1. Always know who has access to your social media account passwords. If someone other than you is posting on your behalf or that of your organization, pay attention to what they are posting.
  2. Change passwords frequently.
  3. If you leave your phone unattended, use a lockout code to prevent unauthorized access.
  4. Young people in college are likely to smoke weed and/or drink.
  5. People with extraordinary talent and/or extreme physical attributes can get away with certain misbehavior.
  6. Despite dropping down in the draft, Tunsil is still a first round pick who is likely to earn tens of millions during his NFL career.
  7. Of all the players taken in all the rounds, he is the one who has received the most attention, even more that the top pick. Yes, much of that attention was dubious (doobie-ous?), but it all adds up to name recognition.
  8. Don’t blame this episode on “social media,” like ESPN’s Jon Gruden who said, “This whole social media scene makes me sick!” Blame it on the human (or humans) who did it.

 

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What Have You Done For Me Lately?

Have you ever had a client praise you for your good works and outcomes and then, within weeks or months, decide to end your working agreement? Have you ever brought in positive measurable results in a job only to have, shortly thereafter, your employment terminated?

Circumstances change. Budgets get reassessed. Ownerships/partnerships are revised. Measurable results can go south. Clients/employers find candidates they think can do the job better. Or cheaper.

In 2016, more than at any point in my lifetime, it is a “what have you done for me lately?” world in business. A college basketball coach takes leads a team to two straight conference titles. He wins awards! Heaping accolades roll in! Then he has two losing seasons. Goodbye, coach!

I have lost jobs when I was performing at my best and delivering strong measurable results, but my superiors thought someone else could do the job better. (OR just as well, for much less money.)

It happens. Unless your parents own the company or you have an ownership stake, you can be bounced from any gig. Even if, just recently, you were golden. How should you deal with this uncertainty?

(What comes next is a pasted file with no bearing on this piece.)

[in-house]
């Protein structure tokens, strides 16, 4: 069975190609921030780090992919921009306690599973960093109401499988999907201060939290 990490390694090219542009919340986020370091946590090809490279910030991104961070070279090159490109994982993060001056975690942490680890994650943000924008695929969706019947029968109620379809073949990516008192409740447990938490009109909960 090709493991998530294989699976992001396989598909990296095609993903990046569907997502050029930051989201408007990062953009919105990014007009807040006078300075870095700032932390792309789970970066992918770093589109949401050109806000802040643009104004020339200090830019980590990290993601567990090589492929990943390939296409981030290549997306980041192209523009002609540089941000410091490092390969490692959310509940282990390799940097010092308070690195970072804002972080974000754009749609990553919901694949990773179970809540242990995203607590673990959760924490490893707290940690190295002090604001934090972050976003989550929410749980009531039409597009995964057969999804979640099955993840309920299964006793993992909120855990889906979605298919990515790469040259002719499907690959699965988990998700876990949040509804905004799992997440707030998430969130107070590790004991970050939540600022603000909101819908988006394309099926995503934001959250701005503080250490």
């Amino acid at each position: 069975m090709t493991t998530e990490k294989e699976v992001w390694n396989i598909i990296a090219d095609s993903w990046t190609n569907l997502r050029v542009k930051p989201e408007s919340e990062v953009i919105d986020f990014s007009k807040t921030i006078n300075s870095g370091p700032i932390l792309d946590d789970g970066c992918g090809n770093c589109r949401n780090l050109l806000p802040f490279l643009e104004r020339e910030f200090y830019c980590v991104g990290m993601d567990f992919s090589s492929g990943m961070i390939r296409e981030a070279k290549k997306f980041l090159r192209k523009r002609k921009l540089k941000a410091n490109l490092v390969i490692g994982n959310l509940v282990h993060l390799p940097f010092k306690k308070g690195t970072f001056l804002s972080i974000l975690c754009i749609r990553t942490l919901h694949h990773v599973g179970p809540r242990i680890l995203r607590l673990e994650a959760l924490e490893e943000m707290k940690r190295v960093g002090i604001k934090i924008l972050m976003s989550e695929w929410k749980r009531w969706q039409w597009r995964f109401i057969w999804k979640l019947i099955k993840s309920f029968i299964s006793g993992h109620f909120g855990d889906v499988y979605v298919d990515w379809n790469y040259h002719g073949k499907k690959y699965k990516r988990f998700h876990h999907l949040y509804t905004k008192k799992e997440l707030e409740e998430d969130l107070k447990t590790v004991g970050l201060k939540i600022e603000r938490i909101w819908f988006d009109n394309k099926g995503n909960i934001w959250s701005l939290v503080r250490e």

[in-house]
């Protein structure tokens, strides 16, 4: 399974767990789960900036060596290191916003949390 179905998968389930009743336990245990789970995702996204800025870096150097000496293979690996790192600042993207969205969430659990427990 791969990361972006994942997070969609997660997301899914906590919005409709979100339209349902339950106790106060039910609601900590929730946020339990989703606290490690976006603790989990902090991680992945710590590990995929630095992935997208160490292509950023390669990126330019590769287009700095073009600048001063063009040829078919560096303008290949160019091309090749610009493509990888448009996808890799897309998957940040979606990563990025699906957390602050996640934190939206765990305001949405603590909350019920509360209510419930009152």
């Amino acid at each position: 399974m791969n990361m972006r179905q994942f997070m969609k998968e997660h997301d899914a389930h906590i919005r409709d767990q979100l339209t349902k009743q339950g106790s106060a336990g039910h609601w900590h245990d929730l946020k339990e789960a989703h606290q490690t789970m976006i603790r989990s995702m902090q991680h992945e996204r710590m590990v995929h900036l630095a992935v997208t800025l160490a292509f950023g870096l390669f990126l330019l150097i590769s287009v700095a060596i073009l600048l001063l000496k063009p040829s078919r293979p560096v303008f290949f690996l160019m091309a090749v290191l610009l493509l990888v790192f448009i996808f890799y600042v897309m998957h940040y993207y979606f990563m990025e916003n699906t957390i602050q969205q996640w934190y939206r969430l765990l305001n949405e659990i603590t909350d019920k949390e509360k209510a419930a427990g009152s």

1. Perform at a high level always. Don’t coast.
  2. Make sure the person or persons you report to are aware of all the good outcomes you deliver. Don’t assume they know.
  3. Note that even if you do good work, consultants, corporate types and fellow managers can suggest to your boss/client that your talents may not be as valuable as earlier believed.
  4. Celebrate your wins as they occur. Next time the outcomes may not be so rosy.
  5. Always be thinking about your next work situation. When someone extends a feeler, don’t brush it off. Listen and ask questions. There may be something better out there for you now.
  6. Keep your resume, portfolio and LinkedIn profile updated. You may be, as Sinatra sings, “ridin’ high in April, shot down in May.”
  7. Negotiate employment contracts carefully. Many are one-sided, favoring the employer/client. Make sure there are protections for you in the deal, just in case.
  8. If you are an “HCE” (highly compensated employee), be aware that you may be particularly vulnerable when budgets are slashed.
  9. Don’t get overly attached emotionally to any job. Things change.
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Perception Is Reality

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It’s true. If a person perceives a brand, a product, a service, a retailer, a restaurant, etc. to possess certain qualities, it colors all of that person’s interactions with that entity. Even when hard evidence shows the perceived belief is not true.

Certain brands have buzz and are perceived by many to be cool, superior, innovative, etc. The list includes Starbucks, Apple, Uber, IKEA—I’m sure you can name a few more. Even when those cool brands fail or when they “borrow” ideas from others, they are often given a pass because of positive customer perceptions.

The current TV series The People Versus O.J. Simpson reveals incorrect appraisals of potential jurors by both prosecutor Marcia Clark and defense attorney Johnnie Cochran. Each perceived African-American female jurors to be sympathetic to the prosecution’s case. Both were wrong. The scene showing Marcia Clark behind the glass monitoring a focus group as they offer comments about her is powerful and enlightening.

During my radio career, I was reminded many times that perception is reality. If a listener perceives that station A plays more music than station B, it doesn’t matter which station actually plays more music. If a listener thinks a personality is snarky and insensitive, that personality can perform tons of good deeds and still be perceived to be a jerk. A listener’s perception is that listener’s reality.

Because perceptions matter—whether they are based on facts, gossip, online chatter, peer pressure or subtle factors—it is important to work to mold perceptions. Public relations, marketing and social media all play a vital role in creating and reinforcing positive consumer perceptions of a product, a service, a radio station, an idea or a presidential candidate.

It is dangerous to presume that we know how customers or prospects perceive the goods, services and messages we offer. How do we find out what they think? We observe how they act. We monitor their online comments. We ask them. What is their perception? It’s their reality.